Earlier this month, we started to “decode” some common terms that are used in the sphere of diversity, equity, and inclusion. Because this field can be approached from many different angles, and there are many intersections of identity and inclusivity, we are continuing our series of posts by diving into another group of terms related to a particular theme.
Today’s theme is disability justice. These terms are related to activism surrounding the acceptance of bodies and physical abilities.
Disability: An impairment that may be cognitive, developmental, intellectual, mental, physical, sensory, or some combination of these. Disabilities may be present from birth or may occur during a person’s lifetime.
Importantly, there are two different models which can be applied to the definition of disability, which we will define below. These models can help frame discussions around accommodation, and how best to talk with others about disability in various contexts.
Medical Model of Disability: this model regards disability as an impairment, illness, or defect, and focuses on an individualized approach to solutions or accommodations. In other words, this is a framing of a disabled person’s abilities as abnormal or detrimental, and something to be fixed or cured if possible. “The medical model often refers to a disabled person as a victim: this can be very patronizing and offensive.” ie: A disabled person needs to request accommodations for their disability, to be able to participate in an activity or receive a service.
Social Justice Model of Disability: “views disability as a consequence of environmental, social and attitudinal barriers that prevent people with an impairment from a maximum participation in society.” In other words, this model calls on folks of all abilities to re-examine and re-evaluate their views on disability, and strives to find collective solutions to accessibility. This model also focuses on creating worlds where disabled people can participate to their fullest without needing to request individual accommodations.
Now that we know what disability is, let’s check out some other terms.
Ableism: The belief that disabled individuals are inferior to non-disabled individuals, leading to discrimination toward and oppression of individuals with disabilities and physical impairments. Ableism also takes the form discriminatory policies, failure to provide suitable accommodations, and prejudice against people with disabilities.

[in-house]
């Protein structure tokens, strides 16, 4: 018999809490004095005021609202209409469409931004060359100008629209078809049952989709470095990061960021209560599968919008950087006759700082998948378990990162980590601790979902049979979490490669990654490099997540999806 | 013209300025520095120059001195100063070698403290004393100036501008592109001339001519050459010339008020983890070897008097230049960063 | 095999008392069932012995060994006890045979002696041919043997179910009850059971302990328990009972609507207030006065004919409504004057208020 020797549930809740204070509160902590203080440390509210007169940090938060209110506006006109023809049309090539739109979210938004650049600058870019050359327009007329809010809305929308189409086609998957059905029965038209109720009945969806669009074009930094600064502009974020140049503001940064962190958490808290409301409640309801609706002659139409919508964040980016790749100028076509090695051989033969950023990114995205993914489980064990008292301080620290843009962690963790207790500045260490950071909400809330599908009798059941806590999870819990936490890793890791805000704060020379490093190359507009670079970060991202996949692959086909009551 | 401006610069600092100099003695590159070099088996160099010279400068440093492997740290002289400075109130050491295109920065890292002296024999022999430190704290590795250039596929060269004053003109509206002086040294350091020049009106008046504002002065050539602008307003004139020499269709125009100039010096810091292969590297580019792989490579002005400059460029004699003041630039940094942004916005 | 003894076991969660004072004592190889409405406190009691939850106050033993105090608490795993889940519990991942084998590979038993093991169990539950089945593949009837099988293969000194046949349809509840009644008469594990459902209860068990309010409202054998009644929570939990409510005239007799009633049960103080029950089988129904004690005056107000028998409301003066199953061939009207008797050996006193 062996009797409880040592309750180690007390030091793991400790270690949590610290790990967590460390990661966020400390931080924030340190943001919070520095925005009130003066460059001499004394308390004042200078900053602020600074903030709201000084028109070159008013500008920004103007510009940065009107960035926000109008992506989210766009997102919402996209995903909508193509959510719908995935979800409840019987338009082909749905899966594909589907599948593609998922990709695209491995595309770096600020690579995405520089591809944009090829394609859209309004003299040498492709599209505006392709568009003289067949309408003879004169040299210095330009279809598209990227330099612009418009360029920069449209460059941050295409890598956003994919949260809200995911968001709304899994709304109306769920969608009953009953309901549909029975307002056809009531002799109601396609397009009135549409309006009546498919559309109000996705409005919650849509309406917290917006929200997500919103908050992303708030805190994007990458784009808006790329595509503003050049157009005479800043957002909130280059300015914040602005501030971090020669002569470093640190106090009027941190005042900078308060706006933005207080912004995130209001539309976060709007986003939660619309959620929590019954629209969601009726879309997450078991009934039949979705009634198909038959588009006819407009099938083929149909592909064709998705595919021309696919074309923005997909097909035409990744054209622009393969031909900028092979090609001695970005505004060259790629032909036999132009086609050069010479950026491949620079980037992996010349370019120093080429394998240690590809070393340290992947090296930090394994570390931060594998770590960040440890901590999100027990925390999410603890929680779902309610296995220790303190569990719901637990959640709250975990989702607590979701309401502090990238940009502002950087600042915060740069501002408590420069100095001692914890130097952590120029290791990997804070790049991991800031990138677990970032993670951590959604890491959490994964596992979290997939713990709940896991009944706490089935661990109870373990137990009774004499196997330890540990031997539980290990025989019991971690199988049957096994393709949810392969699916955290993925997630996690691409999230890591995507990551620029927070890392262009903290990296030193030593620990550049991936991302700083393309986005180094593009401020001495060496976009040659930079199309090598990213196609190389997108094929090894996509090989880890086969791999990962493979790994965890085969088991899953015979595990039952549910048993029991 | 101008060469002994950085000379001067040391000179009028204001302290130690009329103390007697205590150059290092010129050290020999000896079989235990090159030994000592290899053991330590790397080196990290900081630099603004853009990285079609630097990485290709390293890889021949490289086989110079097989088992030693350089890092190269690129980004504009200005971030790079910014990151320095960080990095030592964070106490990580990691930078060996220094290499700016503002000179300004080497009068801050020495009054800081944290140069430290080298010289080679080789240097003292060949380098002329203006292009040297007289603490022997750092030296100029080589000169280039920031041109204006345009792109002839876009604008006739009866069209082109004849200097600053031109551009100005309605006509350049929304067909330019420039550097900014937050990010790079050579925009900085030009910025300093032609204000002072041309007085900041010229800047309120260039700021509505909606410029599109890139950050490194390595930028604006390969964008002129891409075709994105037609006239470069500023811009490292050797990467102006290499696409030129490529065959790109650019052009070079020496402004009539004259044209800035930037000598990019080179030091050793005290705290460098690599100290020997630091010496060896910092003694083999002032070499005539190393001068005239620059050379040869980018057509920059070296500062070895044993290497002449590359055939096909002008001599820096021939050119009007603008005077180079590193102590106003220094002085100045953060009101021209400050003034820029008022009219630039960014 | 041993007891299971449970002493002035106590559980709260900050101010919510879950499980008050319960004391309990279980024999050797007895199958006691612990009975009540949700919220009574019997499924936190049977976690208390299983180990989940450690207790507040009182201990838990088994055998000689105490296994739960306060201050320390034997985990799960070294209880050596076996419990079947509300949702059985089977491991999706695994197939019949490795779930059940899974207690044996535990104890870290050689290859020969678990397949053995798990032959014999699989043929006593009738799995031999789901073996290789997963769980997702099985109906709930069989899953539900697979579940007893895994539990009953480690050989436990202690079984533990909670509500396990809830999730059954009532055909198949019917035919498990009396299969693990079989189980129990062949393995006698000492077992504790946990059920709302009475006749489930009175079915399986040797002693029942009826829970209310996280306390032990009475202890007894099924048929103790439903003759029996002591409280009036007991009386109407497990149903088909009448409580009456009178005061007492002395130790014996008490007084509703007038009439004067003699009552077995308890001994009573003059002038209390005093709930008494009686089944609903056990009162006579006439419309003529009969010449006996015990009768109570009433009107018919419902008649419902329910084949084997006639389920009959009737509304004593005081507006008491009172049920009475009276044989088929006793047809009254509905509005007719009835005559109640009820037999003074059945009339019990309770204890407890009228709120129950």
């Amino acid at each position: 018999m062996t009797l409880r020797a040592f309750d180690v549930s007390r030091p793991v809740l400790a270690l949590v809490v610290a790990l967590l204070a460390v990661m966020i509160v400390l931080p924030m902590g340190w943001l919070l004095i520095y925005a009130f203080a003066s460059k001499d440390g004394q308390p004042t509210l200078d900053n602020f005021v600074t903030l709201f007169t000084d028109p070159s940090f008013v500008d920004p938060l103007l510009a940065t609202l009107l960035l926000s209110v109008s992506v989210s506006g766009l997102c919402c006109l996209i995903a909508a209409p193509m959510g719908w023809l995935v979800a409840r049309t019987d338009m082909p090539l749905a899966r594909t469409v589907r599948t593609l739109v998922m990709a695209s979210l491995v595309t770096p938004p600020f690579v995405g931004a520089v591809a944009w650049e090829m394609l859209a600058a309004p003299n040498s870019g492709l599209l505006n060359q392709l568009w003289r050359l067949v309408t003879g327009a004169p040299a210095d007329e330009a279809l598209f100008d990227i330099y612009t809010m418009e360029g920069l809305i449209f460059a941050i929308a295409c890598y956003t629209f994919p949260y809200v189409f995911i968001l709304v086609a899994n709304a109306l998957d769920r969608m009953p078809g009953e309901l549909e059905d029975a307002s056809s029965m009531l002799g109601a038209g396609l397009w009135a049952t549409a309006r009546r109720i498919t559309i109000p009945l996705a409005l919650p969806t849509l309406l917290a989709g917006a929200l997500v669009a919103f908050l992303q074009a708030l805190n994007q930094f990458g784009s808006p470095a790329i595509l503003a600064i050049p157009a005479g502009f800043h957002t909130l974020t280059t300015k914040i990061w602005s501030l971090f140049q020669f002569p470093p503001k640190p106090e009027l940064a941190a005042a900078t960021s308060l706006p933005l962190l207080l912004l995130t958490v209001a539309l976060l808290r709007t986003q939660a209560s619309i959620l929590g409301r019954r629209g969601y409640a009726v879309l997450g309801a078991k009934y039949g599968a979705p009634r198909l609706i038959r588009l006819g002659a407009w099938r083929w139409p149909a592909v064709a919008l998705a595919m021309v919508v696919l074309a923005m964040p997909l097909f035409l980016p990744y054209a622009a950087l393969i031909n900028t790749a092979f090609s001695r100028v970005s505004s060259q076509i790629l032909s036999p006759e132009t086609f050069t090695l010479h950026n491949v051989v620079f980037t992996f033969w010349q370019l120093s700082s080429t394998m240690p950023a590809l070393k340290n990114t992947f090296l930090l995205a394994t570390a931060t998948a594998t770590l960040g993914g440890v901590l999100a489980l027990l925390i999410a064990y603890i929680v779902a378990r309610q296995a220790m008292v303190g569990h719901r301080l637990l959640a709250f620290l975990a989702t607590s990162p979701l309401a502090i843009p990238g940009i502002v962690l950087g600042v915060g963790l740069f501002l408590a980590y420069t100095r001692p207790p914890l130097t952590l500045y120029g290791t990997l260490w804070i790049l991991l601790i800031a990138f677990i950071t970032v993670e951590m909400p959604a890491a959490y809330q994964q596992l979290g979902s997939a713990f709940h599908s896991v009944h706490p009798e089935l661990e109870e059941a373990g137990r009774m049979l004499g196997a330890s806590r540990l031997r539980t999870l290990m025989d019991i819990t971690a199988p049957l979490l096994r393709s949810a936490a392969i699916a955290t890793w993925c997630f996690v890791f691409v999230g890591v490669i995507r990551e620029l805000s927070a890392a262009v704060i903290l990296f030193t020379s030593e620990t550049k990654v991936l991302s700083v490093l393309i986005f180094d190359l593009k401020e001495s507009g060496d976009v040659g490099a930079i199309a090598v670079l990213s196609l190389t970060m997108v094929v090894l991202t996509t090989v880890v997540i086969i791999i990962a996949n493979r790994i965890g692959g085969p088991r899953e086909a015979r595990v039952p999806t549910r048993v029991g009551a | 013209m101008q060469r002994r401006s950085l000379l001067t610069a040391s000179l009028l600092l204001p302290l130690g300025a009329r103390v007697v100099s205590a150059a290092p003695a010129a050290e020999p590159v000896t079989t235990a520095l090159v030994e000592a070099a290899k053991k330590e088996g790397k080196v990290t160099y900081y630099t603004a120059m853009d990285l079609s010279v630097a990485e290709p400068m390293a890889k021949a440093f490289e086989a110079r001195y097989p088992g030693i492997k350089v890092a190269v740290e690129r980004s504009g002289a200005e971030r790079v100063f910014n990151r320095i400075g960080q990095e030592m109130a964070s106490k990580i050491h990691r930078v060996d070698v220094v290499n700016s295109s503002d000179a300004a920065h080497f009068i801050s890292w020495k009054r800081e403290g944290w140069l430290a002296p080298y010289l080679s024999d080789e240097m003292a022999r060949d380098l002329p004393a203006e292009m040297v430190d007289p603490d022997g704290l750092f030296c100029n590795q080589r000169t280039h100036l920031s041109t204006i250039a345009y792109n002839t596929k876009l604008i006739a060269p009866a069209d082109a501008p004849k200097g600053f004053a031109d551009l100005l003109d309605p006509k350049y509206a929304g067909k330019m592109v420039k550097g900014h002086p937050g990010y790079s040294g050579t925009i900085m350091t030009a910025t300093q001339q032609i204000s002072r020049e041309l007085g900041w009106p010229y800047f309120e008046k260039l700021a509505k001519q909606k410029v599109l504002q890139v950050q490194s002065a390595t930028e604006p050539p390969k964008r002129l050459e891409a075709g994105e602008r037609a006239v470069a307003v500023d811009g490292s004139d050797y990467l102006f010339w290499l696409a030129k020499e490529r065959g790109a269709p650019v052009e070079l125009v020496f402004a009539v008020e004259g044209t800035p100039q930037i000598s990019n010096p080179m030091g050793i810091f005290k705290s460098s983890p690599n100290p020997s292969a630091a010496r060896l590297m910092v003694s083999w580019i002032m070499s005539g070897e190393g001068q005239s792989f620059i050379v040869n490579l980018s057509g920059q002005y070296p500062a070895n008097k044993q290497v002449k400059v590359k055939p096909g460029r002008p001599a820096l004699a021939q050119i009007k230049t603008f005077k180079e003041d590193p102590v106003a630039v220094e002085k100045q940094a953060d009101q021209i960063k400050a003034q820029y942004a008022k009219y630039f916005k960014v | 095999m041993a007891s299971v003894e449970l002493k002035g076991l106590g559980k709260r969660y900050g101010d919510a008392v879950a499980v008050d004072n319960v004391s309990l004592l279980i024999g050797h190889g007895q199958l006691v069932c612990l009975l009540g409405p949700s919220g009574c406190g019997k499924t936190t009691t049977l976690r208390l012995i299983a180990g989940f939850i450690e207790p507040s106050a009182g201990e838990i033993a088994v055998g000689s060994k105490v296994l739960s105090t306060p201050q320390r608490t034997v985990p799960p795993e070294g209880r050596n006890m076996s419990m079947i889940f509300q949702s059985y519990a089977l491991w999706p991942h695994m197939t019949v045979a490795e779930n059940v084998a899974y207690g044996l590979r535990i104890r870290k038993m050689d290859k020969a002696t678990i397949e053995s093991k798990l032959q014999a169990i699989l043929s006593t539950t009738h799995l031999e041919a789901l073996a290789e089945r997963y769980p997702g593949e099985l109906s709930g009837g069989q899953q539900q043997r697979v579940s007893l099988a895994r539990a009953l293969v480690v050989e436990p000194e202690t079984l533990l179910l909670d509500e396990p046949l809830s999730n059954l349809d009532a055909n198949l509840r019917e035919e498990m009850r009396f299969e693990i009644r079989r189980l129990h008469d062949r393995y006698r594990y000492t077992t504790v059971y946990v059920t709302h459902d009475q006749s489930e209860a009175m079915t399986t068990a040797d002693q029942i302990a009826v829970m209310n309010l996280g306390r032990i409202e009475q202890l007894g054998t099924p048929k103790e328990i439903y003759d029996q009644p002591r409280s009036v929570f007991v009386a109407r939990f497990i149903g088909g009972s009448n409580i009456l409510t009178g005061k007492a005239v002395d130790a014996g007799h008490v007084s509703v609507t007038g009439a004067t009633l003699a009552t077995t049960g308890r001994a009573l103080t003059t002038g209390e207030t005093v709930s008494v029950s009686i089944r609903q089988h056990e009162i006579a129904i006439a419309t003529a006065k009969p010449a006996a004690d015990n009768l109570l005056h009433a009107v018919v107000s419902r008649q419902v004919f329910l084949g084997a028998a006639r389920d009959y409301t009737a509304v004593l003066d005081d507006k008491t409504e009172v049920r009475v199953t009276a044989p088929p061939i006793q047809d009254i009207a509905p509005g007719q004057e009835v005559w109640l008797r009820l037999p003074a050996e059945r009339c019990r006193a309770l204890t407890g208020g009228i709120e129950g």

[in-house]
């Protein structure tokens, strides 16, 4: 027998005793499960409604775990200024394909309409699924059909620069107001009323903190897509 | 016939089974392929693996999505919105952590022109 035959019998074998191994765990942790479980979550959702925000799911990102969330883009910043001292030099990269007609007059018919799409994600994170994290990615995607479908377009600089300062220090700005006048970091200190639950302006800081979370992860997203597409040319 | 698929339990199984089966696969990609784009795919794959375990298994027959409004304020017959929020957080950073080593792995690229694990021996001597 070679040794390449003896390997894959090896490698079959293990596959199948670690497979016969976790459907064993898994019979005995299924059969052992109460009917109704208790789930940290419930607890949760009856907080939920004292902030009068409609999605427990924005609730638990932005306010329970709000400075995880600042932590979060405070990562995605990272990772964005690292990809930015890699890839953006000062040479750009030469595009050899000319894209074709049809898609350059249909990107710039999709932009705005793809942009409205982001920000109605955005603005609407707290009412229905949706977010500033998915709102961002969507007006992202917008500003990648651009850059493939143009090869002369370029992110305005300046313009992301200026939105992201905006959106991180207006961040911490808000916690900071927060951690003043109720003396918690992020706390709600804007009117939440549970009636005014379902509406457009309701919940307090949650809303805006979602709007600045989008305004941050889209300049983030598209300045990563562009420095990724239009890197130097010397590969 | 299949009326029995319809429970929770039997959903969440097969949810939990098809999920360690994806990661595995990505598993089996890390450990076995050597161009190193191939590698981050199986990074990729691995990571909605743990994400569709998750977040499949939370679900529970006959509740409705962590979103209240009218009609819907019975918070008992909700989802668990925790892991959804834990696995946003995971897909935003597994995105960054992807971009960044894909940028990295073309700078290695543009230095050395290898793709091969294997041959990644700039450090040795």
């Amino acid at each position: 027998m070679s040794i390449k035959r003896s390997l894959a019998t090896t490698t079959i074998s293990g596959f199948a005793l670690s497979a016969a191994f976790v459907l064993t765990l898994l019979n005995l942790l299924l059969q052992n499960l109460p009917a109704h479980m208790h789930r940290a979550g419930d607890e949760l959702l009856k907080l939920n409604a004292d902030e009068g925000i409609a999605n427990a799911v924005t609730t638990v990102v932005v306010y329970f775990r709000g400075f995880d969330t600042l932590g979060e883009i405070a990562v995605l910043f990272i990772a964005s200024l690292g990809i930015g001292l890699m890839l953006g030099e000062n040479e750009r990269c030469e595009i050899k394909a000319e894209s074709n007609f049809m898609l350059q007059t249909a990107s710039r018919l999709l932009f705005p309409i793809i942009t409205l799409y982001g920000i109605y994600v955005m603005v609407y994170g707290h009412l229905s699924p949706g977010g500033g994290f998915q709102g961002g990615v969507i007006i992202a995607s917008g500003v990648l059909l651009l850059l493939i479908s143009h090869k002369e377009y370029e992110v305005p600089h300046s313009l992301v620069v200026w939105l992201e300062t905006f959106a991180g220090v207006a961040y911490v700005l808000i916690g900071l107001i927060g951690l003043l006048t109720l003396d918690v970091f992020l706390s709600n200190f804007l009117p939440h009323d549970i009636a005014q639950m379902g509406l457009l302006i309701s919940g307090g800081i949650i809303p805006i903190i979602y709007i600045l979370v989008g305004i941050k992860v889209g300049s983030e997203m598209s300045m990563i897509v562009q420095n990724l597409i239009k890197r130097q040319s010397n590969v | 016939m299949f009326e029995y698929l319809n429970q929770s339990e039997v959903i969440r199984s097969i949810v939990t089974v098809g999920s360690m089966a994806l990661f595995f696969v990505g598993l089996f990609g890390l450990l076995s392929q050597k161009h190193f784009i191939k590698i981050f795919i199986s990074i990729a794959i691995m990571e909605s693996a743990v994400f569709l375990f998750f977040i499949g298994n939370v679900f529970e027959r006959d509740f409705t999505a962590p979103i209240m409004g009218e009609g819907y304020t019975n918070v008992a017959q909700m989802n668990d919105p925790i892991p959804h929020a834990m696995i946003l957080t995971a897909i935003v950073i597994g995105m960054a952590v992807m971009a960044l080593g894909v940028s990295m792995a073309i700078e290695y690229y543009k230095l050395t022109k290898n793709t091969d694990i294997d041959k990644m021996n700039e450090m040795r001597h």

Accessibility, Accessible: The extent to which a facility is readily approachable and actually usable by individuals with disabilities. Accessibility can also refer to the type of language being used (have you ever tried to read a technical article full of jargon you don’t recognize or understand?), and, in our pandemic world, how readily approachable and usable a virtual event or program is to attendees.
Identity First Language: this generally refers to the syntax or order of words used to describe a person, where the describing word appears first. Eg. disabled person; autistic person; wheelchair-user
Person First Language: this refers to the order of words used to describe a person, where their personhood is specified first; eg. person with a disability; person who uses a mobility aid; person with ADHD; person with autism.
When it comes to the kind of language you should use to talk to or about someone, it is always best to ask how they refer to themselves and how they would like to be referred to. Just like when we consider others’ personal pronouns, don’t make assumptions! Some folks will prefer ID-first, others will prefer person-first. Part of practicing allyship is to ask, listen, and act in ways that support those we are allied with, in the ways they want to be supported.
We hope that this list of terms has helped your understanding of disability and how to talk about it. Keep an eye out for our next post where we will explore more terms to broaden our intersectional justice vocabulary! Subscribe to the blog so you don’t miss out, and contact us if you want to learn more about any of these terms.